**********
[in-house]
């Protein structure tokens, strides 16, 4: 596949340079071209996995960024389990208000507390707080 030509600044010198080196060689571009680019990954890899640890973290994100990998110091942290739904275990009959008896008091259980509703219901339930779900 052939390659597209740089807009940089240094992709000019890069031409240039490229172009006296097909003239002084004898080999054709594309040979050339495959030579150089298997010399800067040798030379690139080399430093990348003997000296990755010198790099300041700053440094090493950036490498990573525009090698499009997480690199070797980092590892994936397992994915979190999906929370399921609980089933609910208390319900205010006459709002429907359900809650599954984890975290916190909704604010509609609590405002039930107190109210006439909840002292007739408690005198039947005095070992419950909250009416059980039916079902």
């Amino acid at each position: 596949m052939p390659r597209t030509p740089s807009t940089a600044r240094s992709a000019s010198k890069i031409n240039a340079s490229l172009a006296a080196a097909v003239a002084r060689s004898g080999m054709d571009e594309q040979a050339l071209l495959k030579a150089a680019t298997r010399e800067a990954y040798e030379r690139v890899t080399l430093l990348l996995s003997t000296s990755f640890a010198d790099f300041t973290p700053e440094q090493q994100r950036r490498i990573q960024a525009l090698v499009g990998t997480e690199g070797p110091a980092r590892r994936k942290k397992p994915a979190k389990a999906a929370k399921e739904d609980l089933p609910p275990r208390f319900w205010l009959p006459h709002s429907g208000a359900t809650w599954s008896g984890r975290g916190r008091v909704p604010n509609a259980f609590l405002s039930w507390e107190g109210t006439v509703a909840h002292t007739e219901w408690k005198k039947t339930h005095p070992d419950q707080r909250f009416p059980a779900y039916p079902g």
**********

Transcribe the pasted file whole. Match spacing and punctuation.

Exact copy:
[in-house]
């Protein structure tokens, strides 16, 4: 596949340079071209996995960024389990208000507390707080 030509600044010198080196060689571009680019990954890899640890973290994100990998110091942290739904275990009959008896008091259980509703219901339930779900 052939390659597209740089807009940089240094992709000019890069031409240039490229172009006296097909003239002084004898080999054709594309040979050339495959030579150089298997010399800067040798030379690139080399430093990348003997000296990755010198790099300041700053440094090493950036490498990573525009090698499009997480690199070797980092590892994936397992994915979190999906929370399921609980089933609910208390319900205010006459709002429907359900809650599954984890975290916190909704604010509609609590405002039930107190109210006439909840002292007739408690005198039947005095070992419950909250009416059980039916079902």
């Amino acid at each position: 596949m052939p390659r597209t030509p740089s807009t940089a600044r240094s992709a000019s010198k890069i031409n240039a340079s490229l172009a006296a080196a097909v003239a002084r060689s004898g080999m054709d571009e594309q040979a050339l071209l495959k030579a150089a680019t298997r010399e800067a990954y040798e030379r690139v890899t080399l430093l990348l996995s003997t000296s990755f640890a010198d790099f300041t973290p700053e440094q090493q994100r950036r490498i990573q960024a525009l090698v499009g990998t997480e690199g070797p110091a980092r590892r994936k942290k397992p994915a979190k389990a999906a929370k399921e739904d609980l089933p609910p275990r208390f319900w205010l009959p006459h709002s429907g208000a359900t809650w599954s008896g984890r975290g916190r008091v909704p604010n509609a259980f609590l405002s039930w507390e107190g109210t006439v509703a909840h002292t007739e219901w408690k005198k039947t339930h005095p070992d419950q707080r909250f009416p059980a779900y039916p079902g």